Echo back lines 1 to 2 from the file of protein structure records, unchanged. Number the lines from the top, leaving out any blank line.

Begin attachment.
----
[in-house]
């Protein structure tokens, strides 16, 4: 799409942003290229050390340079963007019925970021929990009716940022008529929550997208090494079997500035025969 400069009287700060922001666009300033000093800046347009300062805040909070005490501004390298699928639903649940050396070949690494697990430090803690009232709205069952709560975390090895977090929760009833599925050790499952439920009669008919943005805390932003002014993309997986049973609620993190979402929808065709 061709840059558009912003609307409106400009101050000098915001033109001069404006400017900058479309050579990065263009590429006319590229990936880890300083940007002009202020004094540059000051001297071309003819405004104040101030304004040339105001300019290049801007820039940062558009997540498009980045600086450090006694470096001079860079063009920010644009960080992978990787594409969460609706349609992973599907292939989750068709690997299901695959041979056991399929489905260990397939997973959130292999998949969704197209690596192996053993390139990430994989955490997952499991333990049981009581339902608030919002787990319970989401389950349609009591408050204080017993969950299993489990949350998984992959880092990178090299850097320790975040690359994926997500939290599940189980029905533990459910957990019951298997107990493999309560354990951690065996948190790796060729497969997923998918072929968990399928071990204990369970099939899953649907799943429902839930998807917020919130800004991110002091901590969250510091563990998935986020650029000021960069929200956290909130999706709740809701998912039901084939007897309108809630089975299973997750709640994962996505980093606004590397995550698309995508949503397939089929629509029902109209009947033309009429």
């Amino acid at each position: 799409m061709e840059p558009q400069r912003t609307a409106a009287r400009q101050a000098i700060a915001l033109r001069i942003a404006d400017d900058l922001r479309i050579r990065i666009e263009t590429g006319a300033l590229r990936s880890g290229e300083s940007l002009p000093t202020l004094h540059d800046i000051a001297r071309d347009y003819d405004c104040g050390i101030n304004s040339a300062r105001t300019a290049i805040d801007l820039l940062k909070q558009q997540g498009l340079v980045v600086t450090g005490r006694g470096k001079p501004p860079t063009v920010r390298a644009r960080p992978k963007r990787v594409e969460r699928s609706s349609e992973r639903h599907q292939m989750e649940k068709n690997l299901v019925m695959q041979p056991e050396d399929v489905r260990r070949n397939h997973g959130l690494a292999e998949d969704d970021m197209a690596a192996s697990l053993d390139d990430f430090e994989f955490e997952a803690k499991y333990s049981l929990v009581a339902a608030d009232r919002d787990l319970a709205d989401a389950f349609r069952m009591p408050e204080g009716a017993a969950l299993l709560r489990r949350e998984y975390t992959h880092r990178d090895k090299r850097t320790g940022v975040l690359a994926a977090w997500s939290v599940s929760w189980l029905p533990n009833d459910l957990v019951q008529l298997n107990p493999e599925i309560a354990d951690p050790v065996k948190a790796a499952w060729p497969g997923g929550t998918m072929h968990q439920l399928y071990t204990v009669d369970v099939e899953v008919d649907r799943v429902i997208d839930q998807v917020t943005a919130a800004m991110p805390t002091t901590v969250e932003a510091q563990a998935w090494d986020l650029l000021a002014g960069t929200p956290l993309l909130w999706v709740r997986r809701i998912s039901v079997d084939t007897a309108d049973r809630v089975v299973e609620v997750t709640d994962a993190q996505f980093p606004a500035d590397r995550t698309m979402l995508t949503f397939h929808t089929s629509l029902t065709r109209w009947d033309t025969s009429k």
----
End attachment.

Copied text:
[in-house]
């Protein structure tokens, strides 16, 4: 799409942003290229050390340079963007019925970021929990009716940022008529929550997208090494079997500035025969 400069009287700060922001666009300033000093800046347009300062805040909070005490501004390298699928639903649940050396070949690494697990430090803690009232709205069952709560975390090895977090929760009833599925050790499952439920009669008919943005805390932003002014993309997986049973609620993190979402929808065709 061709840059558009912003609307409106400009101050000098915001033109001069404006400017900058479309050579990065263009590429006319590229990936880890300083940007002009202020004094540059000051001297071309003819405004104040101030304004040339105001300019290049801007820039940062558009997540498009980045600086450090006694470096001079860079063009920010644009960080992978990787594409969460609706349609992973599907292939989750068709690997299901695959041979056991399929489905260990397939997973959130292999998949969704197209690596192996053993390139990430994989955490997952499991333990049981009581339902608030919002787990319970989401389950349609009591408050204080017993969950299993489990949350998984992959880092990178090299850097320790975040690359994926997500939290599940189980029905533990459910957990019951298997107990493999309560354990951690065996948190790796060729497969997923998918072929968990399928071990204990369970099939899953649907799943429902839930998807917020919130800004991110002091901590969250510091563990998935986020650029000021960069929200956290909130999706709740809701998912039901084939007897309108809630089975299973997750709640994962996505980093606004590397995550698309995508949503397939089929629509029902109209009947033309009429």